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    The Game Guy
    By Mark H. Walker

    Final Fantasy: The Spirit Within

    I just returned from Final Fantasy: The Spirits Within. In a sentence, the animation is two notches past unbelievable, Donald Southerland sounds like his heart isnít in it, and the plot is typical Square ¾grandiose and fifteen minutes too long. But Ėand this is a huge Roseanne Barr-sized but (sic)óif you donít like the movie then you donít like science fiction. The film has everything I want in the genre: flashing lasers, power-armored soldiers, and a cute Ėyet believableógirl. Hats off to Square on minimizing the blood and gore. Yeah, folks die, but we donít see the blood bath common in other adventure flicks. Donít, however, take your kids to see it if they have a thing about ghosts.

    Hey, Leave my Browser Alone!
    Do you want game publishers telling you what game reviews to read and where to read them? Doesnít sound fair, does it? After all, if the publishers tell you what to read itís tantamount to controlling the press. That, however, is often what is happening on Internet gaming sites.

    Publishers and their PR reps send out their review copies in waves. Print magazines get their copies first Ėthese are usually first-run Golds. Thatís fair enough, the print rags have a longer lead-time than websites, hence they need to get product earlier in order to compete. But lately, it has come to my attention that specific Internet sites receive preferential treatment. Again, thatís fair enough if the publisher sends its product first to ďprofessionalĒ sites, and then the fan sites. Fan, or skeleton-staff sites, just donít have the personal to immediately review each and every release, and publishers sometimes lack the product to blanket every site on the ĎNet. But when one professional site receives product significantly later than another, thatís playing favorites and very unprofessional.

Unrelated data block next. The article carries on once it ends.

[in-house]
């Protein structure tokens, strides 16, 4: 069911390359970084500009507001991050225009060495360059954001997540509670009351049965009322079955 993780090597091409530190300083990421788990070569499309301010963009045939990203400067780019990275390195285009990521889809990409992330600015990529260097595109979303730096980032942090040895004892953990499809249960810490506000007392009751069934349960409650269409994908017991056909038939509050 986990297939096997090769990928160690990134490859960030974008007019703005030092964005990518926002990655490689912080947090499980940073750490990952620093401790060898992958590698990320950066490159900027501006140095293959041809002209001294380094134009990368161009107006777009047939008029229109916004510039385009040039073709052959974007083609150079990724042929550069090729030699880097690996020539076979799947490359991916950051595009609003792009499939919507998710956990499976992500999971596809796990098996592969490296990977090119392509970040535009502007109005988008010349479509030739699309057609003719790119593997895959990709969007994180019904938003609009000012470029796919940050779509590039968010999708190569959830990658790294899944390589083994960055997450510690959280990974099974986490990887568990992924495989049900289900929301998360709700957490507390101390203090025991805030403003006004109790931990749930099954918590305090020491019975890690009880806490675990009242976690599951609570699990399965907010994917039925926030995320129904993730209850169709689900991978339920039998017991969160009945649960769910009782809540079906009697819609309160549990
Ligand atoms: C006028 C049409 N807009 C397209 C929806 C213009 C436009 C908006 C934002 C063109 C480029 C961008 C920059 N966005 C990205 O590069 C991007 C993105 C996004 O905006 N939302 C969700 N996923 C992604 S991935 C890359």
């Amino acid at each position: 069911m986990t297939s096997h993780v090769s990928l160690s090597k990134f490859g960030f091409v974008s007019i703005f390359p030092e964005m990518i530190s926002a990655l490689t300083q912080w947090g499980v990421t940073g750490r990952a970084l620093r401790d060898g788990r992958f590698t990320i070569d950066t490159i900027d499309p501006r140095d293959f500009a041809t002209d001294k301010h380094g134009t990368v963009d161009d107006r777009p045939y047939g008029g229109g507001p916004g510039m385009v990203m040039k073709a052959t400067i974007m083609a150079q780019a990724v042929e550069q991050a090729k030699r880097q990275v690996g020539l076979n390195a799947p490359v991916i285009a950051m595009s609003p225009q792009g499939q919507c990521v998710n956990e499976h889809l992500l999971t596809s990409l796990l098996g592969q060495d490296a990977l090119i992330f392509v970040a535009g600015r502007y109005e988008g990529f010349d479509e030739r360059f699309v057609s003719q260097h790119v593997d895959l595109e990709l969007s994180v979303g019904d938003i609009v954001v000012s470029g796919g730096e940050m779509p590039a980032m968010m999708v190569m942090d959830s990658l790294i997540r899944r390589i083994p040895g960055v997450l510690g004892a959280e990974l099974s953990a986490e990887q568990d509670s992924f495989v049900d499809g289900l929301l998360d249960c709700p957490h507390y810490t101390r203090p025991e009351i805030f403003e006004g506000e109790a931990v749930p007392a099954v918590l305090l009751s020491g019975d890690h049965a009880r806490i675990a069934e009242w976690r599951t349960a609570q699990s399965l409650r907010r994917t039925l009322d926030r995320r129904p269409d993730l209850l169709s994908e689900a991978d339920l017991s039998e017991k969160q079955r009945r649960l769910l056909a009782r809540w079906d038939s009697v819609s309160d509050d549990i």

Want to help? If your favorite site always seems to lag behind the review-posting curve, write the editor. If the site claims their tardiness is due to lack of product, write the game publisher and complain to them.

    Tight Takes: Something Old, Something New
    I spent some time with an old friend last week. The friendís name is Combat Mission: Beyond Overlord. Released in early 2000, the game revolutionized turn-based wargaming. The title blends lush 3D graphics, realistic weapon ballistics and terrain, and a turn-based interface, with a simultaneous, real-time enactment of orders that can only be described as breathtaking. If you have any interest in World War II, you should pick up a copy at Battlefront.com. By the way Combat Mission II, which covers the Russian front, will be released this fall.

    In the something new category is Starfleet Command: Orionís Pirates. A stand-alone add-on to the Starfleet Command Volume II, the game adds twelve factions of Orionís Pirates, new single player skirmishes and campaigns, and a fully functional persistent online universe called the Dynaverse II.  The nail-biting tactical combat is a prime example of real-time gaming done right, and the single-player missions are great fun. Trekkies who havenít given the series a whirl, should. After all, thereís plenty of flashing lasers, and thatís what good SciFi is all about.

    © Mark H. Walker, LLC 2001
    Mark H. Walker is a veteran interactive entertainment journalist who has written over 40 books including his recently released Video Games Almanac and The Parentís Guide to PlayStation Games.
     



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